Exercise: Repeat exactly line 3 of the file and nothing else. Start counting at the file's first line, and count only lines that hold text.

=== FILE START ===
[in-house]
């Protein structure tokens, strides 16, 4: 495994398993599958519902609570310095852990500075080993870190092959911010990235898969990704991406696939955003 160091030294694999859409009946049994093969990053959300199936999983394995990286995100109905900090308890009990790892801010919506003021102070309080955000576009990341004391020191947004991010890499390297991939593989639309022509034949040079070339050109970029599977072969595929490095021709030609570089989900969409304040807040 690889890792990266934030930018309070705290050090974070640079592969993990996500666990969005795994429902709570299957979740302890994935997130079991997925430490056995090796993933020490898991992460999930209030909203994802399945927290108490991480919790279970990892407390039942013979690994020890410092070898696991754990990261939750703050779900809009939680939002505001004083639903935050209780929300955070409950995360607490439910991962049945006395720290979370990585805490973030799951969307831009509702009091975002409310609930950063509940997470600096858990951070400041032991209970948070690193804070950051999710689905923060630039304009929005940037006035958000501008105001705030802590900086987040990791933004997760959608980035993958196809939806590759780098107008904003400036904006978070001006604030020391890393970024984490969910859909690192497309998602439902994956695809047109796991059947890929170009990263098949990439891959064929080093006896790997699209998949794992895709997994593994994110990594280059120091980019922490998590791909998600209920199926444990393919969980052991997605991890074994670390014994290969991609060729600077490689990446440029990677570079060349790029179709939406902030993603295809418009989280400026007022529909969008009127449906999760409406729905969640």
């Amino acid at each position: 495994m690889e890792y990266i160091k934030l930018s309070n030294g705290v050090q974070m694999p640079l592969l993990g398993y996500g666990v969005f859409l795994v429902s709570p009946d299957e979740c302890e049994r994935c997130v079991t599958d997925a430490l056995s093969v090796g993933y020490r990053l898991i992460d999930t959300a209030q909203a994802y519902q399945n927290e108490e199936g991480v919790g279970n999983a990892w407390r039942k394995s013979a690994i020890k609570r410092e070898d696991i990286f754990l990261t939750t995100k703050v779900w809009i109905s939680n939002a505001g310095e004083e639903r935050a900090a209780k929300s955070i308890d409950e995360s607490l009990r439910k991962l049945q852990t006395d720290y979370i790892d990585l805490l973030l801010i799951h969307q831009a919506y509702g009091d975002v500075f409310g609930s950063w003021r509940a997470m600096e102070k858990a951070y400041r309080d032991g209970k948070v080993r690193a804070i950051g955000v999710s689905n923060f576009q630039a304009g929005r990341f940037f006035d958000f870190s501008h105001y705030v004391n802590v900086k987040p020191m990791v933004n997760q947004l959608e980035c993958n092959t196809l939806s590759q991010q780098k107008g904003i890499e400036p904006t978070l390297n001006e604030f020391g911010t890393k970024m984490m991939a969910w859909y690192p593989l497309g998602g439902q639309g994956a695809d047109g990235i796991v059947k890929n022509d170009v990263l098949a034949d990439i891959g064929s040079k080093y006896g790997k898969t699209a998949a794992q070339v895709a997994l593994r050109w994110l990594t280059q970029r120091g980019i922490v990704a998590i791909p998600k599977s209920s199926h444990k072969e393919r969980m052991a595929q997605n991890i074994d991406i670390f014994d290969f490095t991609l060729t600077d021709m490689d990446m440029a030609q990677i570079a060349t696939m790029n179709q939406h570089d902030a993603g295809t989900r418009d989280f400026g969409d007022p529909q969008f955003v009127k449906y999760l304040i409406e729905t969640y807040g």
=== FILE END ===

């Amino acid at each position: 495994m690889e890792y990266i160091k934030l930018s309070n030294g705290v050090q974070m694999p640079l592969l993990g398993y996500g666990v969005f859409l795994v429902s709570p009946d299957e979740c302890e049994r994935c997130v079991t599958d997925a430490l056995s093969v090796g993933y020490r990053l898991i992460d999930t959300a209030q909203a994802y519902q399945n927290e108490e199936g991480v919790g279970n999983a990892w407390r039942k394995s013979a690994i020890k609570r410092e070898d696991i990286f754990l990261t939750t995100k703050v779900w809009i109905s939680n939002a505001g310095e004083e639903r935050a900090a209780k929300s955070i308890d409950e995360s607490l009990r439910k991962l049945q852990t006395d720290y979370i790892d990585l805490l973030l801010i799951h969307q831009a919506y509702g009091d975002v500075f409310g609930s950063w003021r509940a997470m600096e102070k858990a951070y400041r309080d032991g209970k948070v080993r690193a804070i950051g955000v999710s689905n923060f576009q630039a304009g929005r990341f940037f006035d958000f870190s501008h105001y705030v004391n802590v900086k987040p020191m990791v933004n997760q947004l959608e980035c993958n092959t196809l939806s590759q991010q780098k107008g904003i890499e400036p904006t978070l390297n001006e604030f020391g911010t890393k970024m984490m991939a969910w859909y690192p593989l497309g998602g439902q639309g994956a695809d047109g990235i796991v059947k890929n022509d170009v990263l098949a034949d990439i891959g064929s040079k080093y006896g790997k898969t699209a998949a794992q070339v895709a997994l593994r050109w994110l990594t280059q970029r120091g980019i922490v990704a998590i791909p998600k599977s209920s199926h444990k072969e393919r969980m052991a595929q997605n991890i074994d991406i670390f014994d290969f490095t991609l060729t600077d021709m490689d990446m440029a030609q990677i570079a060349t696939m790029n179709q939406h570089d902030a993603g295809t989900r418009d989280f400026g969409d007022p529909q969008f955003v009127k449906y999760l304040i409406e729905t969640y807040g």